Oh dear, what can I possibly write about Breath without invoking great angst and derision from his legion of devoted fans? It’s Tim Winton’s first book in seven years, Winton the Environmentalist is a hero to lovers of pristine coastlines, the book’s on the Miles Franklin shortlist (which he’s previously won three times) and there are long lyrical passages about surfing…
I think Winton needs to get out a bit more. I thought so when I read Dirt Music, and I thought it again when I read The Turning. It’s his business, I suppose, if he wants to be the Thomas Hardy of whatever Western Australian coastal small town he lives in, but I think that he is wasting his talent because he hasn’t travelled enough and he doesn’t seem to meet a diversity of people. Why are all his characters such depressing losers?
By about half way through this novel, I was fed up. The only interesting character is the ambulance paramedic from chapter one who disagrees with his colleague about suicide as the cause of Aaron’s death – and Bruce the Adult vanishes from the story. Instead we have the nostalgic boys-own-adventure story of Bruce and his mate Looney, who spend their adolescence chasing one risk after another, egged on by their guru Sando. There are long sections about the joys and perils of surfing, which I am soooooooooo not interested in. It doesn’t take long before it’s also quite obvious where Winton is going with the theme of adolescent experimentation with risky behaviour and how it links up with Aaron’s death. He has written his own spoiler in the opening chapter (and he does it again on p157) because it is so obvious that the world-weary Bruce regrets the loss of a risk-taking friend, and it just becomes a matter of guessing which one it will turn out to be. And that’s not hard at all.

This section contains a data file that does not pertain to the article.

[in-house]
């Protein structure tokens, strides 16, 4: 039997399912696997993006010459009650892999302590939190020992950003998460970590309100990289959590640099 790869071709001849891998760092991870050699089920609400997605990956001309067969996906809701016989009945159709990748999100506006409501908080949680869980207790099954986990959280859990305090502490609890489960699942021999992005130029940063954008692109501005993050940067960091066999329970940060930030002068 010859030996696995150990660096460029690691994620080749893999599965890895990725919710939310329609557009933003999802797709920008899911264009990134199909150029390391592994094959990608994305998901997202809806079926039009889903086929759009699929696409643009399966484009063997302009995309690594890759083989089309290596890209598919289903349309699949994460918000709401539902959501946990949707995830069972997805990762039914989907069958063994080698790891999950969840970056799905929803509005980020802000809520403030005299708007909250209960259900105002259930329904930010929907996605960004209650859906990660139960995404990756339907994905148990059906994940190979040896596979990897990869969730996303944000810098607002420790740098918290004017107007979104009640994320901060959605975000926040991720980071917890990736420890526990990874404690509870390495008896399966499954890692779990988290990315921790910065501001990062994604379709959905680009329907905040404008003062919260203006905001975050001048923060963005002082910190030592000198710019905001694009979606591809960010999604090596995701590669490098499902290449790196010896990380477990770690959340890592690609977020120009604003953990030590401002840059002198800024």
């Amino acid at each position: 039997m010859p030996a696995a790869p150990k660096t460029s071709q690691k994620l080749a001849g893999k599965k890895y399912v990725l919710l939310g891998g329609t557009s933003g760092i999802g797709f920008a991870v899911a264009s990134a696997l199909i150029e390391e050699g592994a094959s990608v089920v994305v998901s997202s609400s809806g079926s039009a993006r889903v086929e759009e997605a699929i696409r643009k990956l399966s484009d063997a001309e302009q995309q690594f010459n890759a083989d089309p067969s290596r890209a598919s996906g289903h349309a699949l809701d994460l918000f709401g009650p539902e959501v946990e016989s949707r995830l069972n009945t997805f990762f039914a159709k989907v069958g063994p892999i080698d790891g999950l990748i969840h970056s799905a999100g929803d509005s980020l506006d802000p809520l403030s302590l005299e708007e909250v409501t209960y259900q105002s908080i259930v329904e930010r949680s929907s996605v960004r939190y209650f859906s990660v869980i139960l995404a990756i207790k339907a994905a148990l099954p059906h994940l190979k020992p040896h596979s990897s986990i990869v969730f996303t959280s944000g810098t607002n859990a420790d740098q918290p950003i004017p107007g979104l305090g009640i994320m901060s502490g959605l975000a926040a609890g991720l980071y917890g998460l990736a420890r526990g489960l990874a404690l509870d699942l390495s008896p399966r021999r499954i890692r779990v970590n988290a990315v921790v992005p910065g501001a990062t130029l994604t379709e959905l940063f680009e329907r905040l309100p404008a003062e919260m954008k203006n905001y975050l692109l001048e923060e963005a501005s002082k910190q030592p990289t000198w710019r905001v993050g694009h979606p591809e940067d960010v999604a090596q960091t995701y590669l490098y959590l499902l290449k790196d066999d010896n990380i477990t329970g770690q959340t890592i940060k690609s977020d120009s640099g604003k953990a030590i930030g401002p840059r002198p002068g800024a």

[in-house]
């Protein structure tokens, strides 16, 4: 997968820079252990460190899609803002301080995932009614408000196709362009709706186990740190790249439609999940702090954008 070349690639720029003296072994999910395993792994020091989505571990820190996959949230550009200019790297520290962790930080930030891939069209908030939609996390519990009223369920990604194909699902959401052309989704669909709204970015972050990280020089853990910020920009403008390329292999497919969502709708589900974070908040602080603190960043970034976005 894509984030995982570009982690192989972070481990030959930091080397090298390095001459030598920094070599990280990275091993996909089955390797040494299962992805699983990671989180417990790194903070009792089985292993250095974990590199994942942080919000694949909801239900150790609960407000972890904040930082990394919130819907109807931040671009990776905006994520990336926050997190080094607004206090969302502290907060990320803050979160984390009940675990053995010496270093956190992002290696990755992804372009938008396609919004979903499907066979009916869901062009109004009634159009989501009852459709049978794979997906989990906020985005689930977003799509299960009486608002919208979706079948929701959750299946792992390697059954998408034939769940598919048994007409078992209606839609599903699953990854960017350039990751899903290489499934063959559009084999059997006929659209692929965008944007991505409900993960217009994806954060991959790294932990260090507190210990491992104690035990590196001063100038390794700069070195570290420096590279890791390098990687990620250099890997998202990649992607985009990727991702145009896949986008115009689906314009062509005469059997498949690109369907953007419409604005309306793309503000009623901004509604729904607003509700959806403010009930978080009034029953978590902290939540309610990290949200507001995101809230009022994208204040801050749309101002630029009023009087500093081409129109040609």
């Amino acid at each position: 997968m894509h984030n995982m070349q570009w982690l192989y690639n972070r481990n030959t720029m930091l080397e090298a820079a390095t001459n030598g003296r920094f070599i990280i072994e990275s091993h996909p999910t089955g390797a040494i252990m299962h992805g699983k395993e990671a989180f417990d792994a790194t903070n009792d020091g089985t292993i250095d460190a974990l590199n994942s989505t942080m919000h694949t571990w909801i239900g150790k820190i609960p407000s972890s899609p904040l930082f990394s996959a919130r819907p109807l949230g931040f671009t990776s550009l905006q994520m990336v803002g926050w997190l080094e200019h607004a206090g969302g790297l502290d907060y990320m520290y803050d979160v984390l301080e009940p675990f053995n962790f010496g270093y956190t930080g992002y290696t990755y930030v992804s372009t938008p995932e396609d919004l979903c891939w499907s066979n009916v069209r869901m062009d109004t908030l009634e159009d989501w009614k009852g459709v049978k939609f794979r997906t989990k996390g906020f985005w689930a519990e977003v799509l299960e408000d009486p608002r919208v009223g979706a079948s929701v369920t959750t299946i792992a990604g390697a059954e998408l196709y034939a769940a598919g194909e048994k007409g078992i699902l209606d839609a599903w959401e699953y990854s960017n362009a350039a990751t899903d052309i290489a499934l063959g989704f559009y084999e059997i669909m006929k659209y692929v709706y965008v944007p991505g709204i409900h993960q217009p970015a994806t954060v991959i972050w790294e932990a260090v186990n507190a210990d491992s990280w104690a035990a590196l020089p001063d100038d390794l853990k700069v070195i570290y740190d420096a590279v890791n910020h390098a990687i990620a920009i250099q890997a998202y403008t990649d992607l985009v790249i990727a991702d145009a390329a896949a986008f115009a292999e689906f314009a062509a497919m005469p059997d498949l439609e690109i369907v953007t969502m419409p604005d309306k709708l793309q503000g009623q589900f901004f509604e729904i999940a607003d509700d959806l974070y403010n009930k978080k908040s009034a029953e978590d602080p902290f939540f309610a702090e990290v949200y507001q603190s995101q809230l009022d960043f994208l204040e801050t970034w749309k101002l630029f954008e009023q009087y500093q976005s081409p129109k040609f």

I know I’m going to be howled down by everyone for this dismissive review – try not to be too cross, dear readers!
PS (September 2014, five years later) I’ve just come across this thoughtful review from someone new to Winton. Perhaps Winton has, for some of us, become a victim of his own success and because we’ve read everything he’s written we want something new. But Rough Ghost reads Winton with a freshness that respects what he has done in Breath. Do Whatever you think about Winton, this is a review worth reading because it’s rare to find one from someone who didn’t ‘do’ Winton at school, or ‘love’ Cloudstreet.
Author: Tim Winton
Publisher: Hamish Hamilton (Penguin) 2008
Source: Personal library, purchased from Readings, $34.95